Sunday Snippet: Easing Parenting Decisions Fatigue
Being a parent can be exhausting. We are constantly making decisions for our children, some with little impact on our overall life, and some with monumental impact, nonetheless, they are decisions. It is important to have a solid foundation to base all decisions off of in order to create consistency for your child. Here are some helpful tips from Megan Blandford’s article, How to Ease Parenting Decision Fatigue.
- Pick your battles
- Give your kids the ability to make decisions
- Plan ahead with rules that work for your family
- Make decisions during clear-thinking times
Read more about how to ease parenting decision fatigue below!
“What’s for dinner tonight?”
Already today, I’ve decided 300,000 things (give or take) for my kids, ranging from if it’s okay to take toys to school to whether one child can have a sleepover the next night, and everything in between.
My brain is refusing to work; this feels like one decision too many.
If this scenario sounds familiar, then you might be experiencing decision fatigue.
Decision fatigue is a psychological state that’s caused by making lots of choices. It might feel like your brain wants to shut down or you find each decision becoming harder and harder.
It’s a condition that’s often discussed in the business world. Company leaders and politicians speak of automating the inconsequential decisions so they can focus on the big things: Facebook founder Mark Zuckerberg shared a photo of his wardrobe stocked with grey t-shirts and the caption, “First day back after paternity leave. What should I wear?”
But if your days are anything like mine, then it’s true that parents are regularly facing decision fatigue too.
The decisions you’re making may or may not be difficult ones, but it’s the sheer number of them that can seem overwhelming.
“The younger your children are, the higher the volume of small decisions you have to make, and as they get older there are often less decisions but they’re bigger decisions,” says Kirstin Bouse, clinical psychologist and author of The Conscious Mother.
And the result of this fatigue? “Sometimes you just cave, because you’re so tired of having to think things through,” Bouse says.
So, how can we ease the decision fatigue in life as a parent?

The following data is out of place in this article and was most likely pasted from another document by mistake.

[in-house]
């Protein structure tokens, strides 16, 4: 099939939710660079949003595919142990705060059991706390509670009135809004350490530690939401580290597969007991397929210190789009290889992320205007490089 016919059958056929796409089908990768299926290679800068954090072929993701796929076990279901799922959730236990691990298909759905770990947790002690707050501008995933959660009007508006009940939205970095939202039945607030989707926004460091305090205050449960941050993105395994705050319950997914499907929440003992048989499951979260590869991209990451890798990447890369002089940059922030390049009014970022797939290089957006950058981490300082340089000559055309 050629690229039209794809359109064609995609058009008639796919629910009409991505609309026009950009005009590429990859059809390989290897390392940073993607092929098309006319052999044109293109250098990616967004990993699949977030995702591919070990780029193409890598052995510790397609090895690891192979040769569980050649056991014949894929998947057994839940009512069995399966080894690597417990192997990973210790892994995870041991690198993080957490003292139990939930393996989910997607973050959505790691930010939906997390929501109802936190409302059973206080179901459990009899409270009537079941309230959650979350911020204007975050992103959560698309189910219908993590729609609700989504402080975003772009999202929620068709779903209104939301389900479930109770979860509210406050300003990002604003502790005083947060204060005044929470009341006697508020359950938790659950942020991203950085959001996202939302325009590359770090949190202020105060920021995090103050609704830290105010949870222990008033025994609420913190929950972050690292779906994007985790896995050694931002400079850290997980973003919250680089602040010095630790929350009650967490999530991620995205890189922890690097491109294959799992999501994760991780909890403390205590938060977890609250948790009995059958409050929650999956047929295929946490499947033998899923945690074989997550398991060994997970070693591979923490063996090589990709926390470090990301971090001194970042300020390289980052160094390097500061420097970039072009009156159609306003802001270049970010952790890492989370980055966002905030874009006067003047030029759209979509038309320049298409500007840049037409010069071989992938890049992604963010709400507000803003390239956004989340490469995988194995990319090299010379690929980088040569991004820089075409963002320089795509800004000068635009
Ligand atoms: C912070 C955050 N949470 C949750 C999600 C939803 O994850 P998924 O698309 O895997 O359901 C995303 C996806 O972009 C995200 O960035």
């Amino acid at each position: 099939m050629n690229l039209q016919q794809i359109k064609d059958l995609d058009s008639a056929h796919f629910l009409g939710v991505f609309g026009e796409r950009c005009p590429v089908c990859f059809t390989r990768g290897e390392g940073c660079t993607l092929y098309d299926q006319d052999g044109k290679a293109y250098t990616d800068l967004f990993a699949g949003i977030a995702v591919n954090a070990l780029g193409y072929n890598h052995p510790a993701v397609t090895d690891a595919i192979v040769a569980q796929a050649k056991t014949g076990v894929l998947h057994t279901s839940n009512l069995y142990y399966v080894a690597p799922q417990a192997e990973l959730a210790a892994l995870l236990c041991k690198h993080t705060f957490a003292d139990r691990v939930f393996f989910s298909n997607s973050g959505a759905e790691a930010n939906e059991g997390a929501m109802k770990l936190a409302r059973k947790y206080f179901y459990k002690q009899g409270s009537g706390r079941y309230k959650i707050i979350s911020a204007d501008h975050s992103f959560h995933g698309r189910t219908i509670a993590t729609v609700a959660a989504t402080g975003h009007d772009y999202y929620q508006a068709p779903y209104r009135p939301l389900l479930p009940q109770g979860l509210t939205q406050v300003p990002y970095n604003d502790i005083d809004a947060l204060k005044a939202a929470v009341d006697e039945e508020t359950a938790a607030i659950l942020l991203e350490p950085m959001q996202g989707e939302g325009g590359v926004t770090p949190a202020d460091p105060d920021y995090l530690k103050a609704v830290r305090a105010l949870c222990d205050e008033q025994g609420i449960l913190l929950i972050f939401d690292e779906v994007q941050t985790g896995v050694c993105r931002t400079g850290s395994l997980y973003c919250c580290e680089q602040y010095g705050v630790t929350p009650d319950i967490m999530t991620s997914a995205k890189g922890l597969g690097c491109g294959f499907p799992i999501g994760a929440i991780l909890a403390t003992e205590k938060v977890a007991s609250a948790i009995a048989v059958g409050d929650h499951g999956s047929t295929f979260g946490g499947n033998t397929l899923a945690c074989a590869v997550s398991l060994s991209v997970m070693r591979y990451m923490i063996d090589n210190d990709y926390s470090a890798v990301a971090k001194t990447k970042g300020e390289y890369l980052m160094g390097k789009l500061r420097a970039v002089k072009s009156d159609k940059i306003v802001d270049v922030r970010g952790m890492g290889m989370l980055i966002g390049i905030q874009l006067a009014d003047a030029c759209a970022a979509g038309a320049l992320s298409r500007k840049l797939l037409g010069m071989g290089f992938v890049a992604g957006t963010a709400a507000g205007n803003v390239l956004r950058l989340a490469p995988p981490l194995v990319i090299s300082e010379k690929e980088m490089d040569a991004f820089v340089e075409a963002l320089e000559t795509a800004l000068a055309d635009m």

PICK YOUR BATTLES
Don’t sweat the small stuff, they say … but what’s the small stuff to you? And what’s the big stuff?
It’s important to figure out the battles that you believe are worth sticking to. “Get really clear on your value system,” advises Bouse, “because that becomes the filter that all the queries go through. Having a strong sense of your values and what’s important to you can make decision-making easier.”
GIVE YOUR KIDS THE ABILITY TO MAKE DECISIONS
As your kids get older, it’s easier to give them the authority to make some of their own decisions. This is good for them, and also takes some of the load off you.
One common question that adds to the decision burden is the use of technology, and Bouse offers this advice for helping to ease that question: “You could tell your child that they have a certain amount of time on the iPad each week, so they can choose how and when they use that time.”
PLAN AHEAD WITH RULES THAT WORK FOR YOUR FAMILY
If you can set guidelines that work with your family values, then you could make daily life a little easier.
Knowing where you stand on the bigger issues that relate to your child’s age can help you to make one big decision, rather than being constantly asked about things like extracurricular activities or sleepovers.
“If you don’t agree with your child having sleepovers, then the decision is made and you don’t have to go through the process each time,” says Bouse, adding that communication is the key. “You need to talk to your child about it and explain the rules, perhaps coming up with a compromise.”
MAKE DECISIONS DURING YOUR CLEAR-THINKING TIMES
Making some decisions away from the chaos of the day can be really helpful in easing that feeling of having to decide everything in the moment.
For example, can you make a weekly meal plan so that one daily decision is already taken care of?
Personally, I’m considering taking a leaf out of Zuckerberg’s book and automating some of the small decisions. I hope my kids are looking forward to Spaghetti Bolognese every night for the rest of the year.